The two religions had quite a lot in common: both were polytheistic and highly eclectic or localized, both centered often around the deeds of a god-like hero, and both acknowledged the existence of Gods other than those being worshipped.Indeed, the Romans even held a belief in genii loci.Similarly, the Celts had no universal Gods, and therefore had an abundance of them, many bearing close resemblance in name and function to others.Worship seems to have been very localised, with many different Gods being worshipped and no specific reasoning behind this, besides perhaps the isolation of the Celts from each other. Collingwood says that, ‘Both unofficially and officially, the Roman was ready not only to tolerate Celtic religion, even in its humblest local manifestations, but to join in it.’ The Romano-British temples, sometimes called Romano-Celtic temples, may be examples of this, as they are temples built traditionally in Roman form, but often associated with Celtic deities.Unlike Christians, the Pagan Celts had little or no objection to burning incense or making animal sacrifices to the Divine Emperor.This participation in the Divine Cult was not threatening to Celtic polytheistic religion.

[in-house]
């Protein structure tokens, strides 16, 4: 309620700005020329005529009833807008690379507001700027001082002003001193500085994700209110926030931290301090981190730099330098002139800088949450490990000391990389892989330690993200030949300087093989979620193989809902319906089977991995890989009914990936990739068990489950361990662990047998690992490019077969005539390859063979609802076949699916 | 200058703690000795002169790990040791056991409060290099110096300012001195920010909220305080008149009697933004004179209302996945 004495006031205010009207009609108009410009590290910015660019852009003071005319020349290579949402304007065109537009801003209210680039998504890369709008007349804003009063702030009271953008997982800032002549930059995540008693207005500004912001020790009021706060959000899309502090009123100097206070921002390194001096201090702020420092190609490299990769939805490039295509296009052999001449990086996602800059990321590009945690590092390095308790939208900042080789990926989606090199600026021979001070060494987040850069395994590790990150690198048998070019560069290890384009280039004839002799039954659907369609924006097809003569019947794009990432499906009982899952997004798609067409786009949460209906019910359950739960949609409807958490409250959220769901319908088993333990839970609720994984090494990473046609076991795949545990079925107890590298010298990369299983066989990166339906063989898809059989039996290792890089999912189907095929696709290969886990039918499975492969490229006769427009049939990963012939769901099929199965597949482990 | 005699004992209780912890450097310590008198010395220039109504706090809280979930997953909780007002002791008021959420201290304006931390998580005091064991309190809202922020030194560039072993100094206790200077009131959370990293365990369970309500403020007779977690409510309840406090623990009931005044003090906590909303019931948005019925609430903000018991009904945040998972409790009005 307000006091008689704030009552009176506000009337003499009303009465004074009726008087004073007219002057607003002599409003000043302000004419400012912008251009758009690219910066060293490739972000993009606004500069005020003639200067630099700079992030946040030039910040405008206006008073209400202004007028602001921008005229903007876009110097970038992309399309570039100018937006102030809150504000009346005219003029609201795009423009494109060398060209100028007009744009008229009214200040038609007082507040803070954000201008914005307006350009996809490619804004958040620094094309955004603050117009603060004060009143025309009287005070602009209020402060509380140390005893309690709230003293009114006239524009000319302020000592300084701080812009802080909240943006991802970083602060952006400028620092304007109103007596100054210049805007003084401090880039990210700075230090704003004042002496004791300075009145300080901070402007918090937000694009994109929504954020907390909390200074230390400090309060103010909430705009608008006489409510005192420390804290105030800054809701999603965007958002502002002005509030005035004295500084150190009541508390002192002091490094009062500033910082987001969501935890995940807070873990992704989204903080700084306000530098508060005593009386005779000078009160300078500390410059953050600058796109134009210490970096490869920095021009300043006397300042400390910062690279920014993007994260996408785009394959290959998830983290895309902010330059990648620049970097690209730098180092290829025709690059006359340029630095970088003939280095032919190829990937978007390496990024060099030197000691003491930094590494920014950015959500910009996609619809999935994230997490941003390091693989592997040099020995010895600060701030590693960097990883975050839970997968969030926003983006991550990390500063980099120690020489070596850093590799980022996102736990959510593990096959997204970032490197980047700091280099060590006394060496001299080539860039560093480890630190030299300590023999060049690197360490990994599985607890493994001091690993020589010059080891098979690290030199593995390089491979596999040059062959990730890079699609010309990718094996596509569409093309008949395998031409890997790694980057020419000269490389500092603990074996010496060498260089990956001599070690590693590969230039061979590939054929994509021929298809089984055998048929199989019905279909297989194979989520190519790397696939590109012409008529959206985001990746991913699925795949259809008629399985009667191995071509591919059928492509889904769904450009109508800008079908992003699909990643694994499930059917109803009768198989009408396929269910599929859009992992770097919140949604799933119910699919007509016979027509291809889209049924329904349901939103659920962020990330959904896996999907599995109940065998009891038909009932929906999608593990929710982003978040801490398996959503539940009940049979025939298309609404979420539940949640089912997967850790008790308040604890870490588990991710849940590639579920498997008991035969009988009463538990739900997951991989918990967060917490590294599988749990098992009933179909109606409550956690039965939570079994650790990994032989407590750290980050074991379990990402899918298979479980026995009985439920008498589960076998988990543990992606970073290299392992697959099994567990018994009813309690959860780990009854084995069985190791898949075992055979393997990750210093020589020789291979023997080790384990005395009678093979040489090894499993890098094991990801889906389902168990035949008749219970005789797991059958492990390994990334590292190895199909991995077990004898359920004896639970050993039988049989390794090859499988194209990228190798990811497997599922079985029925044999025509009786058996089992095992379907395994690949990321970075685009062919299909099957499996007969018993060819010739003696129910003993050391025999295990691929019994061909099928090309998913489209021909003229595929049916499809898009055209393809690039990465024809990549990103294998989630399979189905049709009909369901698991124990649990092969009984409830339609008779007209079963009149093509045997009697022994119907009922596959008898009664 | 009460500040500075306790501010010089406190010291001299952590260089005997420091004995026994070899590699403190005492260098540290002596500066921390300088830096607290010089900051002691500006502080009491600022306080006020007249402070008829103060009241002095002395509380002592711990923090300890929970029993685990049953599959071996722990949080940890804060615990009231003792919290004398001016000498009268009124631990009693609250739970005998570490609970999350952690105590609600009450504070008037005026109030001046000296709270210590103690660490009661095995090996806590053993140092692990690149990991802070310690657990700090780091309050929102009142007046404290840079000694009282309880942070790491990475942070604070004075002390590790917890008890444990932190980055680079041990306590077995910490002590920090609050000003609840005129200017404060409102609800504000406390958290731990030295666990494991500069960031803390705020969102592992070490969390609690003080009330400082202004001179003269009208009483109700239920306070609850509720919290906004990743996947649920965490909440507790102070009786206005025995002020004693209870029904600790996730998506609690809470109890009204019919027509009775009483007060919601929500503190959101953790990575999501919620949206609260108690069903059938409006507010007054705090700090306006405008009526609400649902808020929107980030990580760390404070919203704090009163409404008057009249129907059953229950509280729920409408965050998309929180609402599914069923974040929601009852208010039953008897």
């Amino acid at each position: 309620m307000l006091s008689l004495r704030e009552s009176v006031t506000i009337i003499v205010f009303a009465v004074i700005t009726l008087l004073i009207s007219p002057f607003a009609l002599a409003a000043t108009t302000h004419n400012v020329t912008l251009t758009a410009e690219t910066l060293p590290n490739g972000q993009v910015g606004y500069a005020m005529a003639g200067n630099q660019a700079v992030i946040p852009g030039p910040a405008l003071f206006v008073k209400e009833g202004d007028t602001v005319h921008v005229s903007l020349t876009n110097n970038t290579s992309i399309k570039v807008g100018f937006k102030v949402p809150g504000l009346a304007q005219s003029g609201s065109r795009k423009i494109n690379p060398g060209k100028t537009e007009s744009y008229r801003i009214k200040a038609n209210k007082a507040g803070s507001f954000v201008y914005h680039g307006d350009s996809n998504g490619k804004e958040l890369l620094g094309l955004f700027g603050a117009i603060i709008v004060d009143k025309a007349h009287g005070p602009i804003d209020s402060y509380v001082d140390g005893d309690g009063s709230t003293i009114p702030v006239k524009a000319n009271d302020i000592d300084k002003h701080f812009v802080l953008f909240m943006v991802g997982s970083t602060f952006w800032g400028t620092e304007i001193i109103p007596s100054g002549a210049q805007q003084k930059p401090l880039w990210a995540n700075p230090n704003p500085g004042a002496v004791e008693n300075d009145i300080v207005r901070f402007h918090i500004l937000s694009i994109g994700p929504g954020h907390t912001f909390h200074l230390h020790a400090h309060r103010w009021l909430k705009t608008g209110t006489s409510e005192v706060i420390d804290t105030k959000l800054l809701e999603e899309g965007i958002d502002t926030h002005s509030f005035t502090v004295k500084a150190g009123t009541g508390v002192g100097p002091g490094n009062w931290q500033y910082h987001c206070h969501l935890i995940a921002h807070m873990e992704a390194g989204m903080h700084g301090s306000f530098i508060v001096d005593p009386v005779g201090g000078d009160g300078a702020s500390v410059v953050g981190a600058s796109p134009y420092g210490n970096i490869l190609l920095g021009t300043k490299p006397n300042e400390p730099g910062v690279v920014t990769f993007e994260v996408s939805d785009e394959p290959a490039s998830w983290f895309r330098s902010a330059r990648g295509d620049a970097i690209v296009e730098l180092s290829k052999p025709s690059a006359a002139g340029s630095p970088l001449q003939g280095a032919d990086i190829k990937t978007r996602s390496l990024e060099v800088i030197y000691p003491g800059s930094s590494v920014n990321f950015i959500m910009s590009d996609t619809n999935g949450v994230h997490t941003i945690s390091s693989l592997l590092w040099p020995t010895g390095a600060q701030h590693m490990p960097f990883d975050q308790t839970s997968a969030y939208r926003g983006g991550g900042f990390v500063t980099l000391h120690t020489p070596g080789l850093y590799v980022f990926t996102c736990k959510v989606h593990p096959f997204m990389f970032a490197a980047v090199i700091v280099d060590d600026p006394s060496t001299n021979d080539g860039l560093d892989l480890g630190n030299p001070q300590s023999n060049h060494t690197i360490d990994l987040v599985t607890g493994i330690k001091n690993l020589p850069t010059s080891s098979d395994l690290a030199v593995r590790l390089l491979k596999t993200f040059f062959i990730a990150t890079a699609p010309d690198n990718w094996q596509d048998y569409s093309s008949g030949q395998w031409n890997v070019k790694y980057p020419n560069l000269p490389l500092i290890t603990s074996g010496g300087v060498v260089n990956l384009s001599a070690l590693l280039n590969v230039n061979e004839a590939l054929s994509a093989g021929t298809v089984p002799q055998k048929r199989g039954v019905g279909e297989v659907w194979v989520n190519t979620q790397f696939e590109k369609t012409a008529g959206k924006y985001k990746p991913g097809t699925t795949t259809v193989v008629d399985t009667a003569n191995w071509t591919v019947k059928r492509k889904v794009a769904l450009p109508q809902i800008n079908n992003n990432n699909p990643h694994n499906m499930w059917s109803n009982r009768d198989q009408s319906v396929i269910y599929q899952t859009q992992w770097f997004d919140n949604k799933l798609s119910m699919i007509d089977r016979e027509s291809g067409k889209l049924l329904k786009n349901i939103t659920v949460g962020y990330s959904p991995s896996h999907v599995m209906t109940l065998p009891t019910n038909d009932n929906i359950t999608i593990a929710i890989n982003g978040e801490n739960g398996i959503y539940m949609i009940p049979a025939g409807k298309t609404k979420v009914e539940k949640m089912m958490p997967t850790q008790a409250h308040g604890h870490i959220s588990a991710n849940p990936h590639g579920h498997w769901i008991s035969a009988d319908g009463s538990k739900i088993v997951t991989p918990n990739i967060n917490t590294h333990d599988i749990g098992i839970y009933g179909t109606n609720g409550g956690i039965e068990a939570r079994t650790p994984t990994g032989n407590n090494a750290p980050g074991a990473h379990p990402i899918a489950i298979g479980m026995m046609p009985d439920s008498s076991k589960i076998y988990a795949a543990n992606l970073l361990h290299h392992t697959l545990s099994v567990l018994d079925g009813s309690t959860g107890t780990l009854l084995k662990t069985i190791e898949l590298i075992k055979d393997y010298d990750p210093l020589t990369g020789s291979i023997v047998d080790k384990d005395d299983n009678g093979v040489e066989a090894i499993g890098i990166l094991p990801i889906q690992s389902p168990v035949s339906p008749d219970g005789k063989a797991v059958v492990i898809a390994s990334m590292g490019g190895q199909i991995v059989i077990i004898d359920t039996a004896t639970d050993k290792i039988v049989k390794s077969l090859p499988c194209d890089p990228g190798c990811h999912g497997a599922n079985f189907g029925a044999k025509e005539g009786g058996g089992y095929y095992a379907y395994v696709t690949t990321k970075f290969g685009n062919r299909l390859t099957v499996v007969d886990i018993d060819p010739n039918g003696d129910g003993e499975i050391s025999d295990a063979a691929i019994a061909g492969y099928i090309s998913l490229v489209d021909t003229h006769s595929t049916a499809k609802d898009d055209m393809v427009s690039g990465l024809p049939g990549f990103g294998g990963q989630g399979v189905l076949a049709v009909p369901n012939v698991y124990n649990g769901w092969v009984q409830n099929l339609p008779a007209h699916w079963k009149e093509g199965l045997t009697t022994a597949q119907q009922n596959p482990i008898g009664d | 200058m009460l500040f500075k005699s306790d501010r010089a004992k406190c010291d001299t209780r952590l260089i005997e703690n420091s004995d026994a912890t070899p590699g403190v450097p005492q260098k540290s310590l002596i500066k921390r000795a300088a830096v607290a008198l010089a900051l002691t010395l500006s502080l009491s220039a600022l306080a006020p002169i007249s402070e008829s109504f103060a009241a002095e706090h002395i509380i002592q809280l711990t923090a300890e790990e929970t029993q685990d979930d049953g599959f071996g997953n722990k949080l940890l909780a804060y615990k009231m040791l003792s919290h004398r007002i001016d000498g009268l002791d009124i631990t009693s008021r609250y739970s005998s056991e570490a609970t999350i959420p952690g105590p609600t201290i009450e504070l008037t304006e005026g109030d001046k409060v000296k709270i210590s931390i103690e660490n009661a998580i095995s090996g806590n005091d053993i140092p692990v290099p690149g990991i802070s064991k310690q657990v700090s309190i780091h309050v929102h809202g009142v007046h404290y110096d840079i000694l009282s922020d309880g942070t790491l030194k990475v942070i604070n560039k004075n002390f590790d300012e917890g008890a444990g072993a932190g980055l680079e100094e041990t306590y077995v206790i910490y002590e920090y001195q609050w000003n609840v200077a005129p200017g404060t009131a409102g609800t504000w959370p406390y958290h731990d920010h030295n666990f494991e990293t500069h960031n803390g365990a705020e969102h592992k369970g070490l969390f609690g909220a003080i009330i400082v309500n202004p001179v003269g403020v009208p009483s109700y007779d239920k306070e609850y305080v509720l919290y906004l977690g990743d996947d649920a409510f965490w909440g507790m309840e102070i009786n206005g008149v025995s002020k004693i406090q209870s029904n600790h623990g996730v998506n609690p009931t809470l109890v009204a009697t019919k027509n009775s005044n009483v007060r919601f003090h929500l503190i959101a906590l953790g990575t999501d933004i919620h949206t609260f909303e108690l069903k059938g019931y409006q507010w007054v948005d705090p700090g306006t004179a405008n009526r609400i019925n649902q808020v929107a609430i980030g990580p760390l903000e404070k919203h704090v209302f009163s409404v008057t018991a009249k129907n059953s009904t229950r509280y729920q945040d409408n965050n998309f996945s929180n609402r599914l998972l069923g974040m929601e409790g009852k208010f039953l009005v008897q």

Yet, this reasoning is similar to the attempts of nineteenth century British colonialists in Africa, explaining their supposed main motivations were bringing Christianity to the non-Christian natives there.
A lack or lessening of Druidic priestly influence could have done nothing to strengthen the sense of a purely Celtic religious identity.
As a result of this, and other factors such as the gradual and near comprehensive Romanisation of the Celtic people, Roman Paganism and Celtic Paganism were bound to mix.
The Druids filled a highly esteemed and vital role in Celtic society.
They acted both as law makers and law enforcers, presided over sacrifices and religious functions, kept the history, mythology, and law system alive through memory and oral tradition, taught the youth, and influenced the nobility.